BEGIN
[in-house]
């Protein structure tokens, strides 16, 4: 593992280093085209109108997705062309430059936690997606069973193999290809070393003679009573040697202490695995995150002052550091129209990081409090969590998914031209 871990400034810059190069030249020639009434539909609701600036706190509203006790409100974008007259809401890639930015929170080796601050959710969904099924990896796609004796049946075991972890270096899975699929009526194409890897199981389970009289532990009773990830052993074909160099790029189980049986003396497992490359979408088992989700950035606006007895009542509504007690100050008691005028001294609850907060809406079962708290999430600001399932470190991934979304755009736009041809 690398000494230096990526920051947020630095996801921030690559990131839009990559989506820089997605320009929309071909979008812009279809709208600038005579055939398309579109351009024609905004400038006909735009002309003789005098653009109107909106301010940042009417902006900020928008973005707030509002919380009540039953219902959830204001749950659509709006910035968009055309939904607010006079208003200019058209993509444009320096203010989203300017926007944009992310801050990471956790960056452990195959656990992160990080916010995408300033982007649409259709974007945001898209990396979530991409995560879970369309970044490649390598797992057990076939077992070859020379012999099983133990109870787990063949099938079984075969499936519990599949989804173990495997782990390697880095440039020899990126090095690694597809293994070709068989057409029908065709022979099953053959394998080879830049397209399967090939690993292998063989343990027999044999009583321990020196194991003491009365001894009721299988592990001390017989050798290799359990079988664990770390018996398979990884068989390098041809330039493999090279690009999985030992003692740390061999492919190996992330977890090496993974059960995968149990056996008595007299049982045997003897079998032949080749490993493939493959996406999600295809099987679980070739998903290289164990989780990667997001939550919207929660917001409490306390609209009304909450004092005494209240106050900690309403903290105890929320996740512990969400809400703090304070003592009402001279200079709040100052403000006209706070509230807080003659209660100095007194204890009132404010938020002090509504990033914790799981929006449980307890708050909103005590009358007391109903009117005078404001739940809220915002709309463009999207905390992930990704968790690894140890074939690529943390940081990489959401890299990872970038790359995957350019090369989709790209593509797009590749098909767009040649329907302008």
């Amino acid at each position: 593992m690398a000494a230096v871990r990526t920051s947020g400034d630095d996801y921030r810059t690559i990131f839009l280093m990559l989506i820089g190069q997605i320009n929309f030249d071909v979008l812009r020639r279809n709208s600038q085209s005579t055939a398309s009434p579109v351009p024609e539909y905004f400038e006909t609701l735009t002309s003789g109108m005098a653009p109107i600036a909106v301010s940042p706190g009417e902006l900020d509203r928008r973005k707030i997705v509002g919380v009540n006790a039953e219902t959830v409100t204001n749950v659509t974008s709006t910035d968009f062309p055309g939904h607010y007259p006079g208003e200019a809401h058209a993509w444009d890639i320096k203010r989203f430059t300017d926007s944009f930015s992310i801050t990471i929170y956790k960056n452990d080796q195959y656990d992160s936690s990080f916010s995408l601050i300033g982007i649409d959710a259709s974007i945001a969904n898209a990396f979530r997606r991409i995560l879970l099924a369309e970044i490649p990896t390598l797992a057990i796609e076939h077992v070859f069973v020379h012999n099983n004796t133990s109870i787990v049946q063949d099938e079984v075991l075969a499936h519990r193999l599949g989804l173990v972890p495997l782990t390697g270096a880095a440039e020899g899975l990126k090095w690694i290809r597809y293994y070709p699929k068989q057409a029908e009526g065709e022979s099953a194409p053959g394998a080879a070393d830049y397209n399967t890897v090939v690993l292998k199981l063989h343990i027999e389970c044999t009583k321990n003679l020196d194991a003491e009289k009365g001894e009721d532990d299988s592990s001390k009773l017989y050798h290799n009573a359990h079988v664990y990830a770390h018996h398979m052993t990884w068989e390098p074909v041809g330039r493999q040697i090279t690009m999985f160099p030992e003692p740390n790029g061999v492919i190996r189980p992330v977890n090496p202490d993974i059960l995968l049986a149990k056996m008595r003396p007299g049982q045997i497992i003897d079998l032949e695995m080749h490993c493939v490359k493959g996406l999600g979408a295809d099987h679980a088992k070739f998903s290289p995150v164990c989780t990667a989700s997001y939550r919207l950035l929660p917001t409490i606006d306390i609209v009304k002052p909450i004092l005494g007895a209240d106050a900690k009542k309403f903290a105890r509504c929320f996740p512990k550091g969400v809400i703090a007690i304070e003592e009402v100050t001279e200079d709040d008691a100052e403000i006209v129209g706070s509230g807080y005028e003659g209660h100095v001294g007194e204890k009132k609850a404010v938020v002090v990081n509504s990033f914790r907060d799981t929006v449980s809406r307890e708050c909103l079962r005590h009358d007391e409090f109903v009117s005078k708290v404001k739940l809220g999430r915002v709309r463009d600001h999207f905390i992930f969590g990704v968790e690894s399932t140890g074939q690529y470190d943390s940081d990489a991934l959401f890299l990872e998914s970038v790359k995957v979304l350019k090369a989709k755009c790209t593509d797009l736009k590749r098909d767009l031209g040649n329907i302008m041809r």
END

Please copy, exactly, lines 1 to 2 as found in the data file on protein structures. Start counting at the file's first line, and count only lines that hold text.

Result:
[in-house]
């Protein structure tokens, strides 16, 4: 593992280093085209109108997705062309430059936690997606069973193999290809070393003679009573040697202490695995995150002052550091129209990081409090969590998914031209 871990400034810059190069030249020639009434539909609701600036706190509203006790409100974008007259809401890639930015929170080796601050959710969904099924990896796609004796049946075991972890270096899975699929009526194409890897199981389970009289532990009773990830052993074909160099790029189980049986003396497992490359979408088992989700950035606006007895009542509504007690100050008691005028001294609850907060809406079962708290999430600001399932470190991934979304755009736009041809 690398000494230096990526920051947020630095996801921030690559990131839009990559989506820089997605320009929309071909979008812009279809709208600038005579055939398309579109351009024609905004400038006909735009002309003789005098653009109107909106301010940042009417902006900020928008973005707030509002919380009540039953219902959830204001749950659509709006910035968009055309939904607010006079208003200019058209993509444009320096203010989203300017926007944009992310801050990471956790960056452990195959656990992160990080916010995408300033982007649409259709974007945001898209990396979530991409995560879970369309970044490649390598797992057990076939077992070859020379012999099983133990109870787990063949099938079984075969499936519990599949989804173990495997782990390697880095440039020899990126090095690694597809293994070709068989057409029908065709022979099953053959394998080879830049397209399967090939690993292998063989343990027999044999009583321990020196194991003491009365001894009721299988592990001390017989050798290799359990079988664990770390018996398979990884068989390098041809330039493999090279690009999985030992003692740390061999492919190996992330977890090496993974059960995968149990056996008595007299049982045997003897079998032949080749490993493939493959996406999600295809099987679980070739998903290289164990989780990667997001939550919207929660917001409490306390609209009304909450004092005494209240106050900690309403903290105890929320996740512990969400809400703090304070003592009402001279200079709040100052403000006209706070509230807080003659209660100095007194204890009132404010938020002090509504990033914790799981929006449980307890708050909103005590009358007391109903009117005078404001739940809220915002709309463009999207905390992930990704968790690894140890074939690529943390940081990489959401890299990872970038790359995957350019090369989709790209593509797009590749098909767009040649329907302008």